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Clinical insights with your finger tips
A. Dall'Asta, G. Paramasivam, C. C. Lees | March 2016 | Ultrasound in Obstetrics & Gynecology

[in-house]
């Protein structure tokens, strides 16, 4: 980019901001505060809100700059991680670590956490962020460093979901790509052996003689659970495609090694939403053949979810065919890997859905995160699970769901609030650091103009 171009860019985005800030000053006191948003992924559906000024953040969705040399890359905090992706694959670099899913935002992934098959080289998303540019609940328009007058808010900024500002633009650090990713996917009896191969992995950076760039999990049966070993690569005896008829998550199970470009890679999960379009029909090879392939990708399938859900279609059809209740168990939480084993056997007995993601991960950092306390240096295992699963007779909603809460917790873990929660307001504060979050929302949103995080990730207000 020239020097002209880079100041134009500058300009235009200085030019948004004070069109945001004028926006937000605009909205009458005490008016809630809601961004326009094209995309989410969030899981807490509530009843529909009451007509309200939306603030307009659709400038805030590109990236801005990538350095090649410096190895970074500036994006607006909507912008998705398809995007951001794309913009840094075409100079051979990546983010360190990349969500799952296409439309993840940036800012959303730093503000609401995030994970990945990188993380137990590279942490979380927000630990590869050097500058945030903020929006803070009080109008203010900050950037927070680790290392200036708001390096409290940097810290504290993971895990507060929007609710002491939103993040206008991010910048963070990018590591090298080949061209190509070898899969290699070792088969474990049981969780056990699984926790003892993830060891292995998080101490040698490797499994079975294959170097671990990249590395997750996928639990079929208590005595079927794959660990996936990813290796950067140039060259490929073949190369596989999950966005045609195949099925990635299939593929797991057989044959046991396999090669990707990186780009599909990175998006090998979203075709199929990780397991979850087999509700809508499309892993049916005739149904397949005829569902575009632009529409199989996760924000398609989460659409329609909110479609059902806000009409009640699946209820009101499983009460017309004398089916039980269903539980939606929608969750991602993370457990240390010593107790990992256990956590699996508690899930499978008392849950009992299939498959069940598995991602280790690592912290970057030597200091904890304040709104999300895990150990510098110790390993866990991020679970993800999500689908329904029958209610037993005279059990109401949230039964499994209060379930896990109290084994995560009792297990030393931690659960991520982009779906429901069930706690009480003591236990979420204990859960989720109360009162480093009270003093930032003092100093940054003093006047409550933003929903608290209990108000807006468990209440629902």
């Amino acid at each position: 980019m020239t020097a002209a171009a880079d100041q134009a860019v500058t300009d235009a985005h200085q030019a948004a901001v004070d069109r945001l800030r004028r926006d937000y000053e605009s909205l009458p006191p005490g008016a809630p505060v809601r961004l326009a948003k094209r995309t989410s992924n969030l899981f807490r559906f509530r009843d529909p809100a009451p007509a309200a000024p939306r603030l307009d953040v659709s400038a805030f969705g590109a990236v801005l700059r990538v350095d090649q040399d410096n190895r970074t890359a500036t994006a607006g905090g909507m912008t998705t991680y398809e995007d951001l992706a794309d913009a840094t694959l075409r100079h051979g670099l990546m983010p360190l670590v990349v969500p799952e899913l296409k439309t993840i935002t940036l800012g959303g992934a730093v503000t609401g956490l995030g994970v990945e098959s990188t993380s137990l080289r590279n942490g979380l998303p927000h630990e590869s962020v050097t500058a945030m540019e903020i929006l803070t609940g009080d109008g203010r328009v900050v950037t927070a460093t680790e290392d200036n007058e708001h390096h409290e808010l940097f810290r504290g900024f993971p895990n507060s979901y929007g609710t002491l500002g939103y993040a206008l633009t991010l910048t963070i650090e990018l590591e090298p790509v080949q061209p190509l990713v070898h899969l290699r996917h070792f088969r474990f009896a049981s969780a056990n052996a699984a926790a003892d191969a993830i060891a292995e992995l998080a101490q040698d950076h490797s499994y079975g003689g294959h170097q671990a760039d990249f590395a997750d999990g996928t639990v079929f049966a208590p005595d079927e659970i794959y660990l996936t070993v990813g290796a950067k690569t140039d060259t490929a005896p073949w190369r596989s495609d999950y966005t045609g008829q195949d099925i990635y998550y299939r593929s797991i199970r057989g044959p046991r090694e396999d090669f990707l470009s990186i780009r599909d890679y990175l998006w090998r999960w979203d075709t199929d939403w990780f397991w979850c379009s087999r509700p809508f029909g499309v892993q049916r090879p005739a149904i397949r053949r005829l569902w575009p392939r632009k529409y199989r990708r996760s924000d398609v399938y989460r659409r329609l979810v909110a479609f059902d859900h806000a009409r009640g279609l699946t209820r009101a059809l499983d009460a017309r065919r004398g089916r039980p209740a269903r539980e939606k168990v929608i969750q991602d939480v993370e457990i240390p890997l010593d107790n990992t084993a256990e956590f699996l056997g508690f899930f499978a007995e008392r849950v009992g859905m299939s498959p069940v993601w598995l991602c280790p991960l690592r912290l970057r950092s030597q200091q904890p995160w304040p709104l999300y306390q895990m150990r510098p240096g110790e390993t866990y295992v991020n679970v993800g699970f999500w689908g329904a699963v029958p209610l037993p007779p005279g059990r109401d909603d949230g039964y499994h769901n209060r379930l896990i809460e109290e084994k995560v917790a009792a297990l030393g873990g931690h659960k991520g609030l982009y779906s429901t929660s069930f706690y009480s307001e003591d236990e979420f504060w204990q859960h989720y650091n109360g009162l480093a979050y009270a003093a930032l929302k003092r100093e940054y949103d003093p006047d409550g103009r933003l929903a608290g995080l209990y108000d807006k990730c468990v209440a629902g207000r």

New ways of assessing the fetus are now possible owing to the introduction of three-dimensional (3D) ultrasound over a decade ago1. 3D ultrasound has been used as an easy-to-perform and accurate technique to image the fetal skeleton1–6. Garjian et al. demonstrated that 3D ultrasound can provide more information than does conventional two-dimensional (2D) imaging in the diagnosis of skeletal abnormalities, both in multiplanar and volume-rendered methods. This is particularly true when assessing short ribs and chest hypoplasias as the entire body region can be visualized and offline volume reconstruction can be performed3. Classical 2D ultrasound examination of long bones, ribs and vertebrae frequently gives insufficiently detailed images for assessment of bone contour, thickness and mineralization. Crystal Vue is a new technique based on image-contrast enhancement that can be used for processing and rendering of acquired 3D volumes. Our recent experience with Crystal Vue, specifically when imaging the bone/soft tissue interface, has led us to believe that it may offer new opportunities for prenatal imaging, particularly of the skeletal system but also of the face and brain. Here we present and compare images of the spine and ribs in a third-trimester normal fetus and those in a fetus with suspected skeletal dysplasia, examined using a Samsung WS80 Elite system (Samsung Medison Co. Ltd., Seoul, South Korea) with Crystal Vue and Realistic Vue software applications.